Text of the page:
I don’t do drugs, I’ve never been in prison (or been a sailor), and I hold down a good job. And I’m pretty sure I’m not having a mid life crisis. So what makes a 30-something professional like me want to get a tattoo and still be career-focused? My mum would really like to know.
The fact is though, tattoos are no longer the territory of the twisted or incarcerated – they are everyday and everywhere, from pop stars to CEOs, people are getting inked and, as like begats like, one fifth of UK adults are now thought to have them.
I got a tattoo this summer – I could have got roses on my backside like Cheryl Cole or a dolphin on my ankle like Samantha Cameron (why didn’t I?). Better still, I could have followed the latest celebrity trend and got a poetical musing on my ribs. But I chose to get a picture of a bicycle on the inside of my right bicep.
For me, it was not only a beautiful little image but also something very personal – I love the simple form of the bicycle, I love its environmental statement, and I just love riding them; one of my proudest achievements is cycling across the USA. But the deciding factor in why I got this image etched forever was metaphorical – I was ill at the start of this year (and am thankfully all better now) – and having had a hefty tumour removed from my abdomen, I vowed to always get back on my bike, whatever was thrown at me.
And soon after I had it done I started noticing them more – I’d spot a small star on a friend’s leg or a shamrock on a client’s wrist – and every one of them would have their own story to tell. Out for dinner one night with four friends, it transpired that only one of the group was without one – and these weren’t rock stars; these were a surveyor, a publisher, an architect, a businesswoman.
Tattoos are increasingly popular amongst women, with a number of female celebrities leading the charge. The International Tattoo Convention in London last week reported record numbers of women getting inked. Tattoo studios across the country are seeing waiting times climb and you can even buy tattoo moisturiser in Boots.
We seem to have come a long way since scratching our heads over David Beckham getting Brooklyn across his lower back, and so has he – he has them everywhere. For him and other sporting or music celebs these tattoos actually help their career – they affirm and build their brand. But what about the little guy, the guy who just wants a job?
There is a growing acceptance that tattoos are not necessarily a marker of social or educational status. I was recently at a wedding and noted the lawyer next to me had a portrait of George Orwell on his arm, which is apt as Orwell himself was tattooed, on his knuckles. In fact, the list of intellectuals or public figures with tattoos stretches back – Roosevelt had a crest on his chest, Churchill had an anchor on his arm and King George V had a dragon on his arm. A dragon!
A dragon on your arm probably would still impede some job prospects today, especially in the service sector. Research from the University of St Andrews last month showed many employers fear body art results in a perceived negative service experience.
Of course, it depends on your job type. Whilst having a tattoo could land you that job in a bar in east London, if you’re applying for the Metropolitan police you can’t have any visible unprofessional tattoos. And rules in the NHS tend to vary but are generally around not having any visible ‘offensive’ tattoos. That all sounds fairly understandable. Disney parks are a little more Draconian – they may have lifted the 55-year ban on beards but visible tats are a strict no no.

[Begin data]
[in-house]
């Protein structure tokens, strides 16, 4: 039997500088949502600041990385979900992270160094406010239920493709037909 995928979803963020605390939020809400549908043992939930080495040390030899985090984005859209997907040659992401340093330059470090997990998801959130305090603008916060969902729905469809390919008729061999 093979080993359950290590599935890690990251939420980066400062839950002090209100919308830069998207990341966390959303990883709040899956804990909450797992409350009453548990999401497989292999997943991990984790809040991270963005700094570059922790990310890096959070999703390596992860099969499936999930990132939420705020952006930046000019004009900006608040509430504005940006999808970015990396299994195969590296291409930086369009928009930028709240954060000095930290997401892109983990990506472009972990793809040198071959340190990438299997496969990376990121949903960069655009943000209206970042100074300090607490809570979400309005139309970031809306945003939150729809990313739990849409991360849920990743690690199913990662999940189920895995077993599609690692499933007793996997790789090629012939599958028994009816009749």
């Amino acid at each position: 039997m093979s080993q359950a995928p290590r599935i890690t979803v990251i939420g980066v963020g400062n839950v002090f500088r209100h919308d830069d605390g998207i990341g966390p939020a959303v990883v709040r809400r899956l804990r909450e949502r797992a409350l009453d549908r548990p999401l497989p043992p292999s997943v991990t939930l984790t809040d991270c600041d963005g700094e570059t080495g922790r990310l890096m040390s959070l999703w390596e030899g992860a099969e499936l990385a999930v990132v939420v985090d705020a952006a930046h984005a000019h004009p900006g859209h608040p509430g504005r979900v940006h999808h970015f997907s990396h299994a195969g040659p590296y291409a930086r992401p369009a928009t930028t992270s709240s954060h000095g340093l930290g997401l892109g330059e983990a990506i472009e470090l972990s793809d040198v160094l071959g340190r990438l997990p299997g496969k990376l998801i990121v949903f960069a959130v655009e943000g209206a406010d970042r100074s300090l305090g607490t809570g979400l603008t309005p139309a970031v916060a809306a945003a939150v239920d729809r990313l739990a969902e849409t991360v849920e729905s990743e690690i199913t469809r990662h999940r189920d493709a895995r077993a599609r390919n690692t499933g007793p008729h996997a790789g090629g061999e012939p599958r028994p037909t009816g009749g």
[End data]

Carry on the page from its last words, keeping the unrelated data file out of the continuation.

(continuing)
In our modern, diverse and inclusive workplaces, should it really be about the professional skills and not the personal appearance? But it is the impression the tattoo gives, or rather the perception it gives others about your attitudes to discipline that can be damaging. A dragon tattoo might not convince a prospective employer that you are really hungry for a job as, let’s say, an accountant – won’t you just be thinking about dragons and not spreadsheets? Well, many more people are thinking not.
The lines between work and life are increasingly blurred, with the balance tipped in work’s favour – we are accessible 24/7 and often expected to check emails at weekends. But what about reclaiming some ground for ‘life’ and being able to bring some of that dragon-love to the desk.
The rising obsession of tattoos amongst celebrities is leading to a wider normalising of them amongst the public. For many, the media exposure to tattoos is their reasoning to get one – to be like other ‘normal’ people – and many perhaps do not think about their own personal motivations or the long term consequences. But as the younger more-heavily-inked generation gets older, they will be the ones hiring and firing. Tattoos may become as commonplace as pierced ears or offices without ties.
Social norms, by their nature, are not fixed – from body art and cosmetic surgery to views on gay marriage and sexual equality, all are in a state of flux and different audiences find themselves at a different angle to the prevailing social norm.
Many of the campaigns and clients we work on are active and vocal on the changing landscapes of social norms, most notably recently with Girlguiding and their very public and refreshing embrace of feminism and our ongoing work with BAPRAS on the debates surrounding the ethics of cosmetic surgery advertising.
The only sure thing about social norms is that they are subject to change, and the tensions, arguments and debates that take place around them create fascinating communications challenges.